Lesson: Molluscs: General Lesson Plan

BY: Avril Bourquin and Robynn Honeychurch

First things first! Printout and use the lesson plan checklist to assist you in making the most out of your lesson plan


Length of Lesson: Approximately 3 hours for the general lesson plan. This however, can be any length depending on the plan you choose to use or make up from the materials presented here. Their is more than enough information and additional resources presented here, that it can quite easily be split into many different lesson plans formats.

*Please note that this is an extensive lesson plan containing a lot of information and ideas. You, as the teacher should take the time to read through the following pages and determine which format and which activities will work best for you and your students.

TEACHERS:By no means try to present all the information in one lesson plan. Scan this lesson plan, then decide which lesson plan format and materials you wish to use for your class.

Lesson Plans presented in this package
Lesson Plan Format
Classroom Grade suggested
Time Length
General Lesson Plan
K through 12 3 hours plus
K - 3 K-3 1-2 hours
4 - 8 4-8 1-2 hours
9 -12 9-12 2 hours plus
Suggested lesson plans that can be created from the information found in this general lesson plan
  • Snails, Bivalves and Octopus: decide which grade level and materials are most appropriate for you. A lot of information and activities have been placed here so that you may easily personalize a lesson plan best suited for you and your class and time available for this subject.
  • Gastropods (Marine Gastropods lesson plan information is coded brown)
  • Bivalves (Bivalve lesson plan information is Coded Green)
  • Cephalopods (Cephalopod information is coded Navy Blue)


Instructional Goal
To provide students with an introduction to the invertebrate phylum, mollusca and to help them gain a basic understanding of molluscs in general.
In most of these lesson plans, three main classes will be discussed in general. Those classes are; the gastropods, bivalves and cephalopods. The main emphasis in the K to 8 lesson plans will be on the terrestrial (land snail) gastropods mainly. The 8 - 12 lesson plan will also include a discussion on the other classes. Those of the Polyplacophora, Scaphopoda, Monoplacophora and Aplacophora.

Discussions and materials presented will cover such things as anatomy of the mollusc, needs of the mollusc and procreation of the molluscs. Your students will also learn how and why molluscs are important to humans and the environment. They will also be presented with the habitat and environmental problems involved around and with molllusc.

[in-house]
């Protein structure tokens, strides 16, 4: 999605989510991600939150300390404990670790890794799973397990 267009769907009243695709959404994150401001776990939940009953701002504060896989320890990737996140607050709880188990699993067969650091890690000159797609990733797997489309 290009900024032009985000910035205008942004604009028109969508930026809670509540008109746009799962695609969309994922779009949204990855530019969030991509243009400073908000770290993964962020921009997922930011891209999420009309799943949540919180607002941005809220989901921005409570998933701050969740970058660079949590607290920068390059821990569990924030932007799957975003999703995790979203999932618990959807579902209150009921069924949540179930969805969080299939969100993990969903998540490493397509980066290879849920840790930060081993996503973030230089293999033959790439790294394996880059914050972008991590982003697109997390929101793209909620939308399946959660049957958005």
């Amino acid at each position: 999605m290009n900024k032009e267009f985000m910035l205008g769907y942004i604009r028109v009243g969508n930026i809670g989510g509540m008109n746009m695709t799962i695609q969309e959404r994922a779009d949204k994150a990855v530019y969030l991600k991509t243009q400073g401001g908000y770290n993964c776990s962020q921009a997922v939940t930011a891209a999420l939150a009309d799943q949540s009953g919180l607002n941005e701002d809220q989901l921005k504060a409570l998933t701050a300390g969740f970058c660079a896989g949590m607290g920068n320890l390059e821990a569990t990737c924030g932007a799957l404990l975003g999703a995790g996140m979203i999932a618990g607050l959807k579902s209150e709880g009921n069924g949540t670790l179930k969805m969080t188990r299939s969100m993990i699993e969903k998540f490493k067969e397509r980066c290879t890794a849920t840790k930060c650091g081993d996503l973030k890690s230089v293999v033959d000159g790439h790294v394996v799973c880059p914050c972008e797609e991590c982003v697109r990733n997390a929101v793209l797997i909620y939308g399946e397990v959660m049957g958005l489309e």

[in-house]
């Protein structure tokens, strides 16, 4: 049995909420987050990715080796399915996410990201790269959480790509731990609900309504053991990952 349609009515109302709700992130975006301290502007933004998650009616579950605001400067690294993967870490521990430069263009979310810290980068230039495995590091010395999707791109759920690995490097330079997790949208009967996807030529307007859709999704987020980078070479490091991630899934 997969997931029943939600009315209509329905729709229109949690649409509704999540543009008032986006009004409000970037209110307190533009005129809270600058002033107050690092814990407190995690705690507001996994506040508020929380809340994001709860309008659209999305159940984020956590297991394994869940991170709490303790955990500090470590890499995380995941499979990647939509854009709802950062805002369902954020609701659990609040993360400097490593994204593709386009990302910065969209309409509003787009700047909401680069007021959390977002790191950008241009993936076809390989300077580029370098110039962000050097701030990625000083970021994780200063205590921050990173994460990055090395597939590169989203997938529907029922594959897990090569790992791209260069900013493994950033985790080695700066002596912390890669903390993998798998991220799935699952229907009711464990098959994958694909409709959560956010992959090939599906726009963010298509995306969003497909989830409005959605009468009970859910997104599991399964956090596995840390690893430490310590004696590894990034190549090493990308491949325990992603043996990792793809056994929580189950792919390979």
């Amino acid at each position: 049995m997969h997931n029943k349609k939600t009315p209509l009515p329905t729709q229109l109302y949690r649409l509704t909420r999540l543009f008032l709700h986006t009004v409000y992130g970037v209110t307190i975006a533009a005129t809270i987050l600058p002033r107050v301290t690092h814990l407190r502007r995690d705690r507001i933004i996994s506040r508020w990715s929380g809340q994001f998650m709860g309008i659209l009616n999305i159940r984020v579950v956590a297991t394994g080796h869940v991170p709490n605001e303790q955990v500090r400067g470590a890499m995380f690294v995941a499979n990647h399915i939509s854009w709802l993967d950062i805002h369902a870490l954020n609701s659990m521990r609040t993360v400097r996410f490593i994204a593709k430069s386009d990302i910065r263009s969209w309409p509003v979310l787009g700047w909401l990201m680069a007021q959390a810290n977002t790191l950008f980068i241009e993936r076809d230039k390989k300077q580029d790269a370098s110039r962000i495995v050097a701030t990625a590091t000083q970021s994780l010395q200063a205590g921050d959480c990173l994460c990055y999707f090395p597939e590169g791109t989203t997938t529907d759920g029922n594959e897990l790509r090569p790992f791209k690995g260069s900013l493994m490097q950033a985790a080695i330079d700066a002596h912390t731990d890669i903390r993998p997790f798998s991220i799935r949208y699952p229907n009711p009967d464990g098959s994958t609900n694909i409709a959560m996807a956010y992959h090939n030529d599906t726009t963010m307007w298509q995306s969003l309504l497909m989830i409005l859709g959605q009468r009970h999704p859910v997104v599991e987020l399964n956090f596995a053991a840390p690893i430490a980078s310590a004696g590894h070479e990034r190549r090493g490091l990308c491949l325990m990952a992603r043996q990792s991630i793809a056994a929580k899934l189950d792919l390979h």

Performance Objective
Students will create a report, including drawings and notes based on the information presented to them and the observations they make of their molluscs, shells, habitats and work sheets presented in this lesson plan.

Students should be encouraged to participate in discussions about molluscs, their value to humans and the environment and a bit on "Molluscs: Friend or foes?".

Students should also help out in making a molluscan habitat and other classroom projects (e.g. posters) based on molluscs.

Molluscs are an integral part of our environment. In studying this life form, students will observe the way these animals are a very important member of our world today. The mollusc's reliance upon the environment in which they live, and the way in which we humans rely on them, exemplifies the interconnectedness of all the ecosystems of the earth.


Lesson Content


Planning Ahead
The following steps should be taken well in advance of teaching this lesson:

  1. Print out a copy of this lesson plan for yourself to follow. Decide what printed materials will be used for your lesson and have the appropriate pages photocopied. (See the enclosed in the the lesson plan checklist)

  2. Research your locality for available resources such as, museums with shell collections, local aquariums, local shell clubs and or shell collectors in your vicinity. Often you can find someone willing to come into your classroom to present and display their shell collection. Field trips may also be planned as part of your lesson plan.

  3. Teachers should also collect some shells to share with their students. Do this a few weeks before you first lesson. Check your local museums, ask friends, look for shell clubs in your area. Many people collect shells and may have some to lend you.

  4. Several weeks before your first Mollusc lesson, encourage your students to look for shells of all kinds. Perhaps their relatives or friends will have shells which they are willing to lend out. Place each student's contribution in their own labeled bag, so that shells can be returned to the rightful owner after the completion of the lesson.

    If you live by the seashore, lakes, rivers or other bountiful snail and slug areas,encourage students to bring in their own shells to class. Make sure these shells are clean and not inhabited or filled with decaying matter (soaking shells in a bleach and water solution used under strict adult supervision, cleans up most shells). Unshelled molluscs such as slugs should be placed in an air tight jar filled with rubbing alcohol. These shells should also be placed in bags and labeled with the students name. You should also encourage the student to place a paper with their find as to where the shell was found the date it was found and if it was alive or dead when collected. Have them write down as many details as they can in regards to their finds. If they become a shell collector, collection data slips help to increase the educational and economical value of their collection.

    *** Be sure to heed this, and share this with students: if shells are brought from far away, make sure there is nothing living in them! Clean out the shells before they leave their place of origin. The propagation of misplaced molluscs can cause serious environmental and ecological damage!

  5. If in your lesson plan you are going to include living snails in a terrarium or aquarium; be sure you have the appropriate food, water and other necessities such as a calcium source available for feeding the snails that you will collect and house.. Have your snail's terrarium or aquarium created BEFORE you collect or purchase your snails. (See the habitat preparations in the next section).